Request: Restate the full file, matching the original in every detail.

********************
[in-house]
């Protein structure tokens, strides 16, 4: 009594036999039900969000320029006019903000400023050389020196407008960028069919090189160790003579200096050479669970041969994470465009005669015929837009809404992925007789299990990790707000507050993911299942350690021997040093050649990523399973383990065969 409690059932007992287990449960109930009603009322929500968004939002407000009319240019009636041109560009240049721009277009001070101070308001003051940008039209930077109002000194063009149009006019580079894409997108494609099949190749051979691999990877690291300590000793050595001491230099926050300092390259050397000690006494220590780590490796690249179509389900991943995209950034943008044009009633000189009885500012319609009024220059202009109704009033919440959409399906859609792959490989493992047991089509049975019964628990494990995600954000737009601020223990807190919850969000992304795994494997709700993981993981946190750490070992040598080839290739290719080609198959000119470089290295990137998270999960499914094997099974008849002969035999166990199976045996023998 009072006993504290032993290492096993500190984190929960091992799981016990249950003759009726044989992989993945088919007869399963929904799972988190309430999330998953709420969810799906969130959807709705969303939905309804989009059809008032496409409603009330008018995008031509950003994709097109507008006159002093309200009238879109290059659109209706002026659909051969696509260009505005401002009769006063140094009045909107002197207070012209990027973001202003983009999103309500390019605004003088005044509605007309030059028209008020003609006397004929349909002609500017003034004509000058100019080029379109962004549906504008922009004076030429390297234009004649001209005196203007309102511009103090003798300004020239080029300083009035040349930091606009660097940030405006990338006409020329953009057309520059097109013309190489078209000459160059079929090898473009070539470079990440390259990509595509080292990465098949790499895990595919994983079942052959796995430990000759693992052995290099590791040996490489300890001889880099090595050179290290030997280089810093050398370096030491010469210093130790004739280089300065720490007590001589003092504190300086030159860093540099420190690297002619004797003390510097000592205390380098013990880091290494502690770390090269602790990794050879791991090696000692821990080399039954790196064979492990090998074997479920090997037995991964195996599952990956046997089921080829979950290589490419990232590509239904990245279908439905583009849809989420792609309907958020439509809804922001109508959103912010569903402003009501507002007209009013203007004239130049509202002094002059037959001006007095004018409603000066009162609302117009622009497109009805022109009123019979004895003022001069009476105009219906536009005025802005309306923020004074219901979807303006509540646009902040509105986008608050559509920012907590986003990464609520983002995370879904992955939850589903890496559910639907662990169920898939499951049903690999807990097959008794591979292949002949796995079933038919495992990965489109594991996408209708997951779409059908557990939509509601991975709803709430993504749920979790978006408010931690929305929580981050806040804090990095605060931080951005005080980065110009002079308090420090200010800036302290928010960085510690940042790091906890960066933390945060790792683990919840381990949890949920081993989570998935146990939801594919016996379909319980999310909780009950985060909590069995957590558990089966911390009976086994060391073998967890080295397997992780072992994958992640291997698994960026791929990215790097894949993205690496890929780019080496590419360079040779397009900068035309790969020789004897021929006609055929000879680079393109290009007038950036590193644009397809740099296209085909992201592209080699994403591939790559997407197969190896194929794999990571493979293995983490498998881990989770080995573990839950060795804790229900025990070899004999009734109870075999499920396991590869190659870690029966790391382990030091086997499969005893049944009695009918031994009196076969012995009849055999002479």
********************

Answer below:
[in-house]
């Protein structure tokens, strides 16, 4: 009594036999039900969000320029006019903000400023050389020196407008960028069919090189160790003579200096050479669970041969994470465009005669015929837009809404992925007789299990990790707000507050993911299942350690021997040093050649990523399973383990065969 409690059932007992287990449960109930009603009322929500968004939002407000009319240019009636041109560009240049721009277009001070101070308001003051940008039209930077109002000194063009149009006019580079894409997108494609099949190749051979691999990877690291300590000793050595001491230099926050300092390259050397000690006494220590780590490796690249179509389900991943995209950034943008044009009633000189009885500012319609009024220059202009109704009033919440959409399906859609792959490989493992047991089509049975019964628990494990995600954000737009601020223990807190919850969000992304795994494997709700993981993981946190750490070992040598080839290739290719080609198959000119470089290295990137998270999960499914094997099974008849002969035999166990199976045996023998 009072006993504290032993290492096993500190984190929960091992799981016990249950003759009726044989992989993945088919007869399963929904799972988190309430999330998953709420969810799906969130959807709705969303939905309804989009059809008032496409409603009330008018995008031509950003994709097109507008006159002093309200009238879109290059659109209706002026659909051969696509260009505005401002009769006063140094009045909107002197207070012209990027973001202003983009999103309500390019605004003088005044509605007309030059028209008020003609006397004929349909002609500017003034004509000058100019080029379109962004549906504008922009004076030429390297234009004649001209005196203007309102511009103090003798300004020239080029300083009035040349930091606009660097940030405006990338006409020329953009057309520059097109013309190489078209000459160059079929090898473009070539470079990440390259990509595509080292990465098949790499895990595919994983079942052959796995430990000759693992052995290099590791040996490489300890001889880099090595050179290290030997280089810093050398370096030491010469210093130790004739280089300065720490007590001589003092504190300086030159860093540099420190690297002619004797003390510097000592205390380098013990880091290494502690770390090269602790990794050879791991090696000692821990080399039954790196064979492990090998074997479920090997037995991964195996599952990956046997089921080829979950290589490419990232590509239904990245279908439905583009849809989420792609309907958020439509809804922001109508959103912010569903402003009501507002007209009013203007004239130049509202002094002059037959001006007095004018409603000066009162609302117009622009497109009805022109009123019979004895003022001069009476105009219906536009005025802005309306923020004074219901979807303006509540646009902040509105986008608050559509920012907590986003990464609520983002995370879904992955939850589903890496559910639907662990169920898939499951049903690999807990097959008794591979292949002949796995079933038919495992990965489109594991996408209708997951779409059908557990939509509601991975709803709430993504749920979790978006408010931690929305929580981050806040804090990095605060931080951005005080980065110009002079308090420090200010800036302290928010960085510690940042790091906890960066933390945060790792683990919840381990949890949920081993989570998935146990939801594919016996379909319980999310909780009950985060909590069995957590558990089966911390009976086994060391073998967890080295397997992780072992994958992640291997698994960026791929990215790097894949993205690496890929780019080496590419360079040779397009900068035309790969020789004897021929006609055929000879680079393109290009007038950036590193644009397809740099296209085909992201592209080699994403591939790559997407197969190896194929794999990571493979293995983490498998881990989770080995573990839950060795804790229900025990070899004999009734109870075999499920396991590869190659870690029966790391382990030091086997499969005893049944009695009918031994009196076969012995009849055999002479």